Dartmouth’s Latin American Community Explores Innovation

Alumni welcome President Sian Beilock on her first international trip for Dartmouth.

Carlos Rodriquez-Pastor with a group of students

Dartmouth Trustee Emeritus Carlos Rodríguez-Pastor TU'88 welcomed local prospective students to an admissions session in Lima.

President Sian Leah Beilock, several Dartmouth trustees, and senior administrators met with Latin American thought leaders in Peru last week to explore ways the university can expand its community and impact in the region.

Over three days of thought-provoking discussions in Lima, President Beilock spelled out her vision for a globally engaged Dartmouth, with a particular focus on advancing collaboration and driving innovation to address many of the world’s most urgent challenges. Discussions probed several pressing topics, including how wide-impacting forces such as artificial intelligence will drive opportunities in Latin America, the potential for digital technology to improve mental health in the region, and of the role of human-centered design in developing more enduring and empathetic solutions.

“Latin America is a region in which promising Dartmouth partnerships and research are experiencing rapid growth,” said President Beilock as she opened a series of panel discussions Saturday. “Today is both a celebration and an exploration of the capabilities of our community, and I can’t wait to see where it will lead.”

President Beilock at the podium at Innovation in Peru

Nestor Paz-Galindo ’93, co-chair of the alumni Latin America Regional Committee, said he and his fellow alumni in the region are looking forward to supporting President Beilock’s plans for Dartmouth.

“We were excited to host Dartmouth in Lima and especially President Beilock in her first international trip,” said Paz-Galindo. “The presence of Dartmouth’s leadership and trustees demonstrates the importance of Latin America as part of Dartmouth’s push to increase its global presence. Dartmouth’s international strategy has also helped galvanize the small yet vibrant alumni community we have in the region, bringing alumni from all five schools together as One Dartmouth.”

Joaquin Ribadeneira ’92, Paz-Galindo’s fellow co-chair, added, “This was a special weekend for all of us in Dartmouth’s Latin American community. Dartmouth is a place that holds an enormous amount of potential for our collective future, and every alumnus can help shape that future by volunteering, mentoring, and being active in our community. President Beilock’s participation in the Lima summit, so early in her tenure, was a celebration of everything that was achieved in The Call to Lead campaign and a commitment to furthering Dartmouth’s presence in Latin America.”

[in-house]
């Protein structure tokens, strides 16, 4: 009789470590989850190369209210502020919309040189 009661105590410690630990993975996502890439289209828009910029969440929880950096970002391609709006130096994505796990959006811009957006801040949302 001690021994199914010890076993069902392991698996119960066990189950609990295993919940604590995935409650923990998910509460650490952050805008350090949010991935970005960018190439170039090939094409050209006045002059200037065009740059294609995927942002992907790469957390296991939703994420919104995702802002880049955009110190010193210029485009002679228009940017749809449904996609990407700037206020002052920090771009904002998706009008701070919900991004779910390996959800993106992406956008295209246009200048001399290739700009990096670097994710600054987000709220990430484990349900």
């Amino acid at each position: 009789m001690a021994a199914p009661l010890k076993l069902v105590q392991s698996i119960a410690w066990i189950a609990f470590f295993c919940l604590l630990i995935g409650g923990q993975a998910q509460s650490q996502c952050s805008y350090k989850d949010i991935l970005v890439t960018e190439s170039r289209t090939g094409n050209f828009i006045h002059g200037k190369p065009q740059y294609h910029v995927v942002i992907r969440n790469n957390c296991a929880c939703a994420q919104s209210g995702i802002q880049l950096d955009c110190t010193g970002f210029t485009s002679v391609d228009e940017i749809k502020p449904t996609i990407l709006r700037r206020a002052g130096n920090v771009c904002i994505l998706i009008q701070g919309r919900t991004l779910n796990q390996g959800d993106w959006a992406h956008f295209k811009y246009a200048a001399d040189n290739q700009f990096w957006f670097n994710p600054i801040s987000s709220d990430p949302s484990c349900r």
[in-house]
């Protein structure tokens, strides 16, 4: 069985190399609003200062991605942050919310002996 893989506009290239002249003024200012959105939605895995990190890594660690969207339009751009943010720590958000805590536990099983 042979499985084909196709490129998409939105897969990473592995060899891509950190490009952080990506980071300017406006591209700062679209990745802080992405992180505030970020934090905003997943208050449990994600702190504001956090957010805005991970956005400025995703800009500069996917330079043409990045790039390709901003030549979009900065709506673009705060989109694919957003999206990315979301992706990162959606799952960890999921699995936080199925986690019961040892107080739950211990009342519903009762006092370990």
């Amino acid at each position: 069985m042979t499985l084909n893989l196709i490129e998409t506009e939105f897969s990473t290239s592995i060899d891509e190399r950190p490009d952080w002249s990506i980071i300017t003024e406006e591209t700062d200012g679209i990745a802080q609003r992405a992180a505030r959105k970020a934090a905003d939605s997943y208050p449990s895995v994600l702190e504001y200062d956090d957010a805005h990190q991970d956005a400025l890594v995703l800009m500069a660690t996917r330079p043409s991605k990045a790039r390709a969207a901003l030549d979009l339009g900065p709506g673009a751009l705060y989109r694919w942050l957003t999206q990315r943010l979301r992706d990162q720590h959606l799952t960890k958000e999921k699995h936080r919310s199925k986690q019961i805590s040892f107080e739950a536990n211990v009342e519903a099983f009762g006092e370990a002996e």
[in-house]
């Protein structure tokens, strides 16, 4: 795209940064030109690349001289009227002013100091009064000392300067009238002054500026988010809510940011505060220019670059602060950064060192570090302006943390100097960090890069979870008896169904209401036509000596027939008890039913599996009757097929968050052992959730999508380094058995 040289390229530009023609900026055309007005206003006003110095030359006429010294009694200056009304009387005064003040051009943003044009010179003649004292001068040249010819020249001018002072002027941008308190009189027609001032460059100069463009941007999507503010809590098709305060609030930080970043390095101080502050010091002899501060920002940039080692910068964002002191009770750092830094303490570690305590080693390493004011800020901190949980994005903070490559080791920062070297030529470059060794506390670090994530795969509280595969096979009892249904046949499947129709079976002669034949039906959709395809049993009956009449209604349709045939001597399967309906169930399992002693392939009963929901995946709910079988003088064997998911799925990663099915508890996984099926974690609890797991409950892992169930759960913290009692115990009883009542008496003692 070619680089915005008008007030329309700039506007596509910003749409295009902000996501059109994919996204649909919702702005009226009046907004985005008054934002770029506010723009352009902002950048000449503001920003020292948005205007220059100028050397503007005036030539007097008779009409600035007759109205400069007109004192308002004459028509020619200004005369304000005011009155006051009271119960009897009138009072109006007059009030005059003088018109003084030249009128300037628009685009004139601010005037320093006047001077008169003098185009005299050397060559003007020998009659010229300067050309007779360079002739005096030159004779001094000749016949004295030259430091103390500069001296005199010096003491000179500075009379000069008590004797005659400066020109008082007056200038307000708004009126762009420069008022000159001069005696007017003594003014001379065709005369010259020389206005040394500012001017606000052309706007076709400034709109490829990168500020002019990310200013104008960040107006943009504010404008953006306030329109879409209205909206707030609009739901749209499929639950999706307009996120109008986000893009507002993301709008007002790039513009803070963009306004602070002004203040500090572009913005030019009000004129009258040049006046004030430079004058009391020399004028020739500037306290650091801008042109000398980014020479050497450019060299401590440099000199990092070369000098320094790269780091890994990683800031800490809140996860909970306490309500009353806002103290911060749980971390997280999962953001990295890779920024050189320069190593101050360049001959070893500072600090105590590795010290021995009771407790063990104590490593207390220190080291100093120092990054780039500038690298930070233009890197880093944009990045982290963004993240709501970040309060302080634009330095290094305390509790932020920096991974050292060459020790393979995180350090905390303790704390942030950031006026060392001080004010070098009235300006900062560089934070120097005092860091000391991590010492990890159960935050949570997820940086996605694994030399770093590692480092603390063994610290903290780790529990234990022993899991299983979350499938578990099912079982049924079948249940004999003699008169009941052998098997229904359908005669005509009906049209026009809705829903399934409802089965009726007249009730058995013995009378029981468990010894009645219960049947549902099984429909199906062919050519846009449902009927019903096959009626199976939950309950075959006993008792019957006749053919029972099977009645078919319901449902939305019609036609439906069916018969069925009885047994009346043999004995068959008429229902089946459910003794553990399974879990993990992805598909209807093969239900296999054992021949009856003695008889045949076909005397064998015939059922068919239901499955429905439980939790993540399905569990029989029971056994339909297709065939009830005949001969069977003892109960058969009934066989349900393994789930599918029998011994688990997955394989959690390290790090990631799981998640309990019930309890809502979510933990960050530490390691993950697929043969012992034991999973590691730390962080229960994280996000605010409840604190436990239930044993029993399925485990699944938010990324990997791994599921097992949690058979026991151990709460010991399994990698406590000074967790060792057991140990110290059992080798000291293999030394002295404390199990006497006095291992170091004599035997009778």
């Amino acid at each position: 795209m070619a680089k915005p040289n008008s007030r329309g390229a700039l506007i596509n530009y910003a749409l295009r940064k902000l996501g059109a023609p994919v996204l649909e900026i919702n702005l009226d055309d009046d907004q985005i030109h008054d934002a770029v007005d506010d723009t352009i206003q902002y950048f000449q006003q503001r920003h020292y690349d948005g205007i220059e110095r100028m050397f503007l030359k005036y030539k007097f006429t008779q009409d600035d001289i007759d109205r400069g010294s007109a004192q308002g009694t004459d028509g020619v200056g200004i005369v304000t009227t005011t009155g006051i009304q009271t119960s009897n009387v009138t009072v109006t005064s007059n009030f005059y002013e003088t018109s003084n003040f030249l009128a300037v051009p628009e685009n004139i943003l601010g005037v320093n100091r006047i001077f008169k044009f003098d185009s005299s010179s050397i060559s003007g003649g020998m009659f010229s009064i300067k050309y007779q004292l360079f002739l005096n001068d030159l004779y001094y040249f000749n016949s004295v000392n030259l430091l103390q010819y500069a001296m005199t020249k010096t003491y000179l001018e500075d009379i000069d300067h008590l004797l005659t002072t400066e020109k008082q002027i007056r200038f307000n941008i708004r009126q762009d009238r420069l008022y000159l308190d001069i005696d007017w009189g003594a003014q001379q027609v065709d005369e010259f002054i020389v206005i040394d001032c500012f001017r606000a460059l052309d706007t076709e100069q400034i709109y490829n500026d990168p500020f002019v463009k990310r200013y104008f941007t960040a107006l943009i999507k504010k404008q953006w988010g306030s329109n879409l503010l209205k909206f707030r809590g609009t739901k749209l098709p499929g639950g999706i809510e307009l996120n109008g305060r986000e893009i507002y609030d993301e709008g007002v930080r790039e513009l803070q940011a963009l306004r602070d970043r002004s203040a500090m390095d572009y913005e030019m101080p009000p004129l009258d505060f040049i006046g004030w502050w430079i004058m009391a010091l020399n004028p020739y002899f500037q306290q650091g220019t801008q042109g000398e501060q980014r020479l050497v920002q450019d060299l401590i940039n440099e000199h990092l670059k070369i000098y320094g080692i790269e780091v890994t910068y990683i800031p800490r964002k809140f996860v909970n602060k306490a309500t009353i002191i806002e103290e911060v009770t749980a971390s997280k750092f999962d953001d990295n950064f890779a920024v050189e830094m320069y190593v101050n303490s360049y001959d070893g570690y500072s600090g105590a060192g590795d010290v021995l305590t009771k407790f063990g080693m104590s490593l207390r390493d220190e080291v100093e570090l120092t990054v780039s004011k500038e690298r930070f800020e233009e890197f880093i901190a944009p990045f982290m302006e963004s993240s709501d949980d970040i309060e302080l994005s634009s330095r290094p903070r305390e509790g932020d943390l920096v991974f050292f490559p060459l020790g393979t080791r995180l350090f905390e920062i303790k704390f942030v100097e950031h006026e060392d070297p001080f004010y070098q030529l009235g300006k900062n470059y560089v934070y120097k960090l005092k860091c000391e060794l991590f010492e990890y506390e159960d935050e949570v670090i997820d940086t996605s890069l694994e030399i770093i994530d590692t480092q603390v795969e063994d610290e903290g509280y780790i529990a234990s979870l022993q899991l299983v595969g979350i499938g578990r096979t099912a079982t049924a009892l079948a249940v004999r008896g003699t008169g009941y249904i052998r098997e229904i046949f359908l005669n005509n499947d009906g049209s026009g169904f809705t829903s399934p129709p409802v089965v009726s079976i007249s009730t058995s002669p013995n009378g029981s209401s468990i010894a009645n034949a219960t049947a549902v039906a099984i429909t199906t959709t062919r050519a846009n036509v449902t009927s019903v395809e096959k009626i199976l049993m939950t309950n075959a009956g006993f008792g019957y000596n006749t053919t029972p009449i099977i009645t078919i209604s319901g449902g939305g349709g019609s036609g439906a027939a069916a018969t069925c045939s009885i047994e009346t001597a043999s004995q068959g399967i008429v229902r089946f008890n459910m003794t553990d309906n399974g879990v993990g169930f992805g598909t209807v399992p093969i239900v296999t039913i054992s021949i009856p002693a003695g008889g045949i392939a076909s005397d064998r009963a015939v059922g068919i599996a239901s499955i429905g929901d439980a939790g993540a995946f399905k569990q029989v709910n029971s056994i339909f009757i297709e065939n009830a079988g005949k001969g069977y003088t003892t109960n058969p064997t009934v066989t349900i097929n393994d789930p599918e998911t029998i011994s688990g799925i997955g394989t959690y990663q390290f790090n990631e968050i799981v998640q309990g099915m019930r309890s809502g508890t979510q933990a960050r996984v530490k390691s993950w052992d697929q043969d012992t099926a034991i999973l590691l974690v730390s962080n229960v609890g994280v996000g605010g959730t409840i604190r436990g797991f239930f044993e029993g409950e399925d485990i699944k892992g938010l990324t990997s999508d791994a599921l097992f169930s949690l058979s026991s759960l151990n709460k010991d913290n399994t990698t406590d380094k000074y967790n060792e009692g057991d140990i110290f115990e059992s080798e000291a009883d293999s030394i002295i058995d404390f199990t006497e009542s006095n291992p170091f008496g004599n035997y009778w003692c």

Hundreds of alumni in Latin America contributed more than $10.7 million to The Call to Lead campaign and were especially active in supporting the expansion of need-blind admissions to include international students. Owing to the efforts of the volunteer committee representing multiple Latin American countries, total giving in the region grew by more than 2,300 percent over Dartmouth’s previous campaign.

Many attending the Lima event believe Latin America—with an abundance of technology talent and expanding investments in education—is on the threshold of a period of strong economic growth.

“Latin America is being viewed as the neighborhood solution for supply, manufacturing, and talent challenges in the Americas,” said Gina Lam ’92, alumni councilor for the Dartmouth Association of LatinX Alumni and co-chair of the Affiliated Groups Roundtable. “As Forbes declared earlier this year, Latin America is primed to be the next Silicon Valley.”

Only with Dartmouth: Innovation in Peru

The gathering in Lima was the first in a new series of convenings to highlight Dartmouth’s global reach and bring together the institution’s growing international community. The event series is an opportunity for Dartmouth faculty and administrators to explore solutions together around a common theme, enjoying Dartmouth’s exceptional access to thought leaders as well as unique projects and places in the spirit of lifelong learning.

Dave Kotz ’86 and a panel onstage